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Legislative Assembly for the ACT: 2010 Week 03 Hansard (Thursday, 18 March 2010) . . Page.. 1113 ..

I am not surprised that businesses have some concern around the capacity of the territory government to do more for them. That is in the context of the overall budget situation that we are in. All stakeholders would like government to do more for them—to give more, to have more: to have more mentoring programs in business, to have further business assistance programs, to have lower taxes. All of them would. Any business you ask would answer that. But when you weigh things up, as you have to when you are providing a budget for every member of the community across the territory, there are different priorities for each group, and government’s job is to weigh them all up and come out at the end of the day with what is affordable and what we believe is a fair deal for everybody.

MR SPEAKER: A supplementary question, Ms Le Couteur?

MS LE COUTEUR: Thank you. Treasurer, what is the government doing to increase the timeliness of payments to small business and, in fact, to business altogether—all sizes of business?

MS GALLAGHER: The government has been very clear about the need to ensure that payments to business for services provided to the ACT government are paid in a timely fashion, in accordance with the agreement that we negotiated with the Greens.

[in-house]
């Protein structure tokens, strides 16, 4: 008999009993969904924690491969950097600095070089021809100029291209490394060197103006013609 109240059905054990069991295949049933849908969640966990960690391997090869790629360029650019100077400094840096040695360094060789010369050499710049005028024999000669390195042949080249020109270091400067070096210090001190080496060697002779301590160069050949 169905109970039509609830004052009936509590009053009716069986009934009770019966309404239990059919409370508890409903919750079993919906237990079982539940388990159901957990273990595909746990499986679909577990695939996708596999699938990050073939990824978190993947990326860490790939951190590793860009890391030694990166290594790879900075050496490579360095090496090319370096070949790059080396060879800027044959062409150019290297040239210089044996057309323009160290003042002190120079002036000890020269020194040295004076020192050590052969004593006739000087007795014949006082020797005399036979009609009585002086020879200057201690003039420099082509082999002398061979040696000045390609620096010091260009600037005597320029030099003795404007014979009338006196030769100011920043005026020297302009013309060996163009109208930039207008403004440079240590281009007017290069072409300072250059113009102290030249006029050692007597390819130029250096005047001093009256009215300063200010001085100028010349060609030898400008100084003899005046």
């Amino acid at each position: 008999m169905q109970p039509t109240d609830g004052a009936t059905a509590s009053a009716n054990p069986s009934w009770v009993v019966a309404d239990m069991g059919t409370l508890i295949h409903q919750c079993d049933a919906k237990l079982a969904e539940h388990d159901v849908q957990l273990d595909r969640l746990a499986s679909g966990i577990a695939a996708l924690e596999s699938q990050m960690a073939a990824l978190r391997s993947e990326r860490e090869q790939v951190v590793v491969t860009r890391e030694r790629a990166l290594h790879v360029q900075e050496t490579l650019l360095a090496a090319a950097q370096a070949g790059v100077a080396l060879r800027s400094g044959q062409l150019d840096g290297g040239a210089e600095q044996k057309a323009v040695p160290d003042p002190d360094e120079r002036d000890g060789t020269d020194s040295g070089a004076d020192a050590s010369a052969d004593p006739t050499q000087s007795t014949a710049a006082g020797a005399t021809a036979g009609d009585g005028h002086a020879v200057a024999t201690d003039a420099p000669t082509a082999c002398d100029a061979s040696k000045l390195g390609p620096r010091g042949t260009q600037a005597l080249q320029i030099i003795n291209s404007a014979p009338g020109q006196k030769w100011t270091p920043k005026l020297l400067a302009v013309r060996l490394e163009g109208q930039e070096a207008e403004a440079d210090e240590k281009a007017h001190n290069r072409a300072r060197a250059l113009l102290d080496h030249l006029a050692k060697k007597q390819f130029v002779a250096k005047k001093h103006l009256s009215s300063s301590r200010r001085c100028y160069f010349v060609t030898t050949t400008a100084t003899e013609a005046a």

Certainly, in the negotiations we had relating to that agreement concerns had been raised about the impact it has if the government is not paying its bills. Indeed, the only complaint that I have had that I can recall about payments to small business in the last year has been about a bill that was paid too quickly, not too late.

MR SPEAKER: A supplementary question, Mr Hargreaves?

MR HARGEAVES: Thank you, Mr Speaker.

Mr Seselja: The problem is you’re paying them too fast?

Ms Gallagher: Well, that’s the only complaint I’ve had raised with me.

MR SPEAKER: Order! Mr Hargreaves has the floor.

MR HARGEAVES: Thank you very much, Mr Speaker. Is it true, Treasurer, that the security of payments legislation introduced by the Stanhope Labor government and supported by the MBA and the industry actually contributes to the viability of our small business in this town?

Mrs Dunne: On a point of order, Mr Speaker, could I just seek your ruling on relevance? The security of payments legislation is about payments made by subcontractors to other subcontractors in the building industry and, therefore, is not relevant to the original question, which was about the government paying its accounts.

MR SPEAKER: I did not know that detail. Mr Hargreaves?

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